Got Beer? The Plot Thickens: Foolproof’s Forecast Chapter 5 is a beerfast of champions

Foolproof continues to expand its versatility, and there’s no better example of that than the Forecast series. This series of limited edition brews is full of unique and interesting offerings, almost always breaking some kind of mold, and as Part 77 of my infinity part series looking at locally made craft beer, I decided to try some Forecast Chapter 5.

In books, Chapter 5 is usually where the plot starts to pick up speed, so when I saw that this brew was labeled a “New England Breakfast Ale,” I thought to myself, “Well, there’s a twist!” It’s always nice to see a special brew that isn’t just a double IPA with an obscure hop hybrid, but I wondered just what a New England breakfast would be considered. Dunkin’ Donuts coffee and a bagel? The scent of fresh pine and ice as one carves their car out of a snow bank in the morning?

The label says it’s made with allspice, vanilla and maple. I was surprised that coffee didn’t make the list, but then I thought about it, and while I love coffee beers, I also love creativity and deviating from the norm. So let’s dive in.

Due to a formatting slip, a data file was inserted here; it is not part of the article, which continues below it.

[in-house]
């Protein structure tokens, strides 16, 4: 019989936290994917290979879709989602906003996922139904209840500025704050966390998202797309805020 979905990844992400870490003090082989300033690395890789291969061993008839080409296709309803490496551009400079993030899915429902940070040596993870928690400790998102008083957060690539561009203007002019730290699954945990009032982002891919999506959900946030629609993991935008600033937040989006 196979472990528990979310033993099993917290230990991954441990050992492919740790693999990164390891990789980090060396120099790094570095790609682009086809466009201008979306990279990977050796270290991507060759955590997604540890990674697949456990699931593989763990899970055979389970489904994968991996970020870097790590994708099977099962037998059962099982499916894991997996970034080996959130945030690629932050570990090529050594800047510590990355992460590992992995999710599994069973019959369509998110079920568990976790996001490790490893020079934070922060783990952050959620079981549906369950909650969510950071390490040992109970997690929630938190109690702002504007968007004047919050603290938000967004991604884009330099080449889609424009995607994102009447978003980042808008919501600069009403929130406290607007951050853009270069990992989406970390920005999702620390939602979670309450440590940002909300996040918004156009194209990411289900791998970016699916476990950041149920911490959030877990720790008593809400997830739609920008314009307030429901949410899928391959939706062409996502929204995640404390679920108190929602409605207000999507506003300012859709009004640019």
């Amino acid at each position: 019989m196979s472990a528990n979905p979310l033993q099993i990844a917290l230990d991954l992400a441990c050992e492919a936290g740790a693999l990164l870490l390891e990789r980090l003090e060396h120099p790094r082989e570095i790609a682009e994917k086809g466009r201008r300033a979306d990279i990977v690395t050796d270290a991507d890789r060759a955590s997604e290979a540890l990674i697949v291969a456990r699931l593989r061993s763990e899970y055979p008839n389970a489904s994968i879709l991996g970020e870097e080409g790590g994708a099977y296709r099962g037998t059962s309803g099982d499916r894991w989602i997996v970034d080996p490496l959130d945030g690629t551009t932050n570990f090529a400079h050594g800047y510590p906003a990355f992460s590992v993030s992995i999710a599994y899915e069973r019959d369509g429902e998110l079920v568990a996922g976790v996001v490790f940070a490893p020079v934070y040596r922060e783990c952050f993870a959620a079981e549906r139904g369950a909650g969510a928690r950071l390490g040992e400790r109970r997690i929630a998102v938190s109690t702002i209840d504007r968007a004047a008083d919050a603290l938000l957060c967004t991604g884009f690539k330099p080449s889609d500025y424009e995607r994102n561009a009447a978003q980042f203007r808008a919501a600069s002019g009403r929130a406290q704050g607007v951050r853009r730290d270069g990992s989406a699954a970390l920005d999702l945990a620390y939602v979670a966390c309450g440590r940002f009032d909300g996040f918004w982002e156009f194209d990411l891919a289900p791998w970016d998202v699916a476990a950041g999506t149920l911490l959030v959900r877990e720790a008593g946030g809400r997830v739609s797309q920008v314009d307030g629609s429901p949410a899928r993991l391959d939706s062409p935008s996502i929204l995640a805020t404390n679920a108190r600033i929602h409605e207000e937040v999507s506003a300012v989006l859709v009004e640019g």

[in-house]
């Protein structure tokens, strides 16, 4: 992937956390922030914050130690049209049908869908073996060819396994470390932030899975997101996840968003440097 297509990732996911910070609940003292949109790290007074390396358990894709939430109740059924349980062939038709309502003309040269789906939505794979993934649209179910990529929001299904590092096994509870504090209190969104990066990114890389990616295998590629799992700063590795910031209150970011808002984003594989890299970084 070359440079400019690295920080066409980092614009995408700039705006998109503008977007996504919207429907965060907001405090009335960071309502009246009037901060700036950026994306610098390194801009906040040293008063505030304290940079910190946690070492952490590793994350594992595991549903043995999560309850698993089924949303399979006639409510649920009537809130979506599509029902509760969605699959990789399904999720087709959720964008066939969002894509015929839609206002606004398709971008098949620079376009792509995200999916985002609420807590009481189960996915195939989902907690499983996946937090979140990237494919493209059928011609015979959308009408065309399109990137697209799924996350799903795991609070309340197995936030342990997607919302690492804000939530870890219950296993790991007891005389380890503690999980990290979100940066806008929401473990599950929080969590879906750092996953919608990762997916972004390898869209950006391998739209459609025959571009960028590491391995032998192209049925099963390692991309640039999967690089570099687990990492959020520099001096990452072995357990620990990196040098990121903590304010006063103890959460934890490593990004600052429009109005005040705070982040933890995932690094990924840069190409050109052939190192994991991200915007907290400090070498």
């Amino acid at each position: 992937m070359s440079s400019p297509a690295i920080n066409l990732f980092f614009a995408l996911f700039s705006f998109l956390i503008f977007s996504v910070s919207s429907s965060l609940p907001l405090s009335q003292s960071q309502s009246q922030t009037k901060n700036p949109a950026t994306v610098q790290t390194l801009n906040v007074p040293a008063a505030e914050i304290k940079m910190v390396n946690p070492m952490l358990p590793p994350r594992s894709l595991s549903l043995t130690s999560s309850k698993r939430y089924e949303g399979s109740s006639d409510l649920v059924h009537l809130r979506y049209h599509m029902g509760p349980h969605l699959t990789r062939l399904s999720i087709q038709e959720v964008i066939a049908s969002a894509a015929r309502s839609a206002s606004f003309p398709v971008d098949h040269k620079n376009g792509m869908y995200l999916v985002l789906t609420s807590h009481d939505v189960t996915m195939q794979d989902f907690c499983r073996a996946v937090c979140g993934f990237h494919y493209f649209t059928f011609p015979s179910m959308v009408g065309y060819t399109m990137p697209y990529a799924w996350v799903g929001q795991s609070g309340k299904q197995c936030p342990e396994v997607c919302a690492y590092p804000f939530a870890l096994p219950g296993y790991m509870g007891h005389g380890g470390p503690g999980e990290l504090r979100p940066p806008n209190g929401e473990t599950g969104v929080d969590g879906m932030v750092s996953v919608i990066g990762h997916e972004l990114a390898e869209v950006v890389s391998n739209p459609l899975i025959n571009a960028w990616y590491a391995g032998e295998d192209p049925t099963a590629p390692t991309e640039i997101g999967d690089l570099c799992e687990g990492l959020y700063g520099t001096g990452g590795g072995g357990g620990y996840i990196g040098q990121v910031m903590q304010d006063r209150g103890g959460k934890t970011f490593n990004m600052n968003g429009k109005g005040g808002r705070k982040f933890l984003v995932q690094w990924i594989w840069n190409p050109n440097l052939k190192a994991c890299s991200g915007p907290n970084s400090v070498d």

It pours a reddish amber with delicate lacing and smells mostly of maltiness with some vanilla and a hint of maple. The first taste is exactly what I was promised, but with a little of the spice lingering on the palate after the beer has gone down. I’m reminded of caramel, molasses, dark brown sugar, maple and other sweet flavors one usually associates with a pile of pancakes. It’s quite delicious, actually, and drives home the point that not every “breakfast” beer needs to be a thick oatmeal coffee milk stout with a high ABV. This brewed confection comes in at a modest 5%, and while that might not be what you’re looking for, I remind you that this is breakfast, and a little moderation is justified.

I think what I like best about this beer is how smooth it is, while still being complex and interesting. If one were bold enough to do a beer breakfast, as opposed to a beer dinner, I’d consider deviating from the label’s advice of pairing it with bacon and eggs. Instead, I think it would be amazing with French toast, pancakes or waffles, or perhaps even reduced into a syrup for the aforementioned plates.

I suppose it could stand on its own, but I’d pair it with food. After all, I’m not in college anymore; I can’t have beer for breakfast and then roll into astronomy class half in the bag, giggling helplessly at the name Uranus. I have to be an adult. So instead, I’ll have a full breakfast, go to work, and giggle endlessly at the name “Peter.”

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